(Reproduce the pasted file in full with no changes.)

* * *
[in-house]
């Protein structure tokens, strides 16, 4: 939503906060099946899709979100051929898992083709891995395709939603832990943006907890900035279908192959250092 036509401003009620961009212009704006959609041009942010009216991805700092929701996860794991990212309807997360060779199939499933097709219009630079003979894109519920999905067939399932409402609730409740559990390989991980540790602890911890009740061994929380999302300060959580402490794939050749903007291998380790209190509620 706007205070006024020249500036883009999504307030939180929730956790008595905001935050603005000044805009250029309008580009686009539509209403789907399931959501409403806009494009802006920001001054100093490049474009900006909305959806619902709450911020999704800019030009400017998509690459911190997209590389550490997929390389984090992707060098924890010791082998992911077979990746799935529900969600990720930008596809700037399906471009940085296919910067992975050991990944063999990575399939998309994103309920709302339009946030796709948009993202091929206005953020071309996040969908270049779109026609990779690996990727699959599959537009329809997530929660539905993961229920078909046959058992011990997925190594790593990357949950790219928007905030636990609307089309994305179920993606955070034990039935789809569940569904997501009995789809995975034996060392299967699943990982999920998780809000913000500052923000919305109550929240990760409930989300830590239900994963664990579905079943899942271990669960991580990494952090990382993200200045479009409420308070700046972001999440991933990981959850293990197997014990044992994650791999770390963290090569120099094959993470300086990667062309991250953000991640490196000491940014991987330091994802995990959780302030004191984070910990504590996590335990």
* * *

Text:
[in-house]
């Protein structure tokens, strides 16, 4: 939503906060099946899709979100051929898992083709891995395709939603832990943006907890900035279908192959250092 036509401003009620961009212009704006959609041009942010009216991805700092929701996860794991990212309807997360060779199939499933097709219009630079003979894109519920999905067939399932409402609730409740559990390989991980540790602890911890009740061994929380999302300060959580402490794939050749903007291998380790209190509620 706007205070006024020249500036883009999504307030939180929730956790008595905001935050603005000044805009250029309008580009686009539509209403789907399931959501409403806009494009802006920001001054100093490049474009900006909305959806619902709450911020999704800019030009400017998509690459911190997209590389550490997929390389984090992707060098924890010791082998992911077979990746799935529900969600990720930008596809700037399906471009940085296919910067992975050991990944063999990575399939998309994103309920709302339009946030796709948009993202091929206005953020071309996040969908270049779109026609990779690996990727699959599959537009329809997530929660539905993961229920078909046959058992011990997925190594790593990357949950790219928007905030636990609307089309994305179920993606955070034990039935789809569940569904997501009995789809995975034996060392299967699943990982999920998780809000913000500052923000919305109550929240990760409930989300830590239900994963664990579905079943899942271990669960991580990494952090990382993200200045479009409420308070700046972001999440991933990981959850293990197997014990044992994650791999770390963290090569120099094959993470300086990667062309991250953000991640490196000491940014991987330091994802995990959780302030004191984070910990504590996590335990």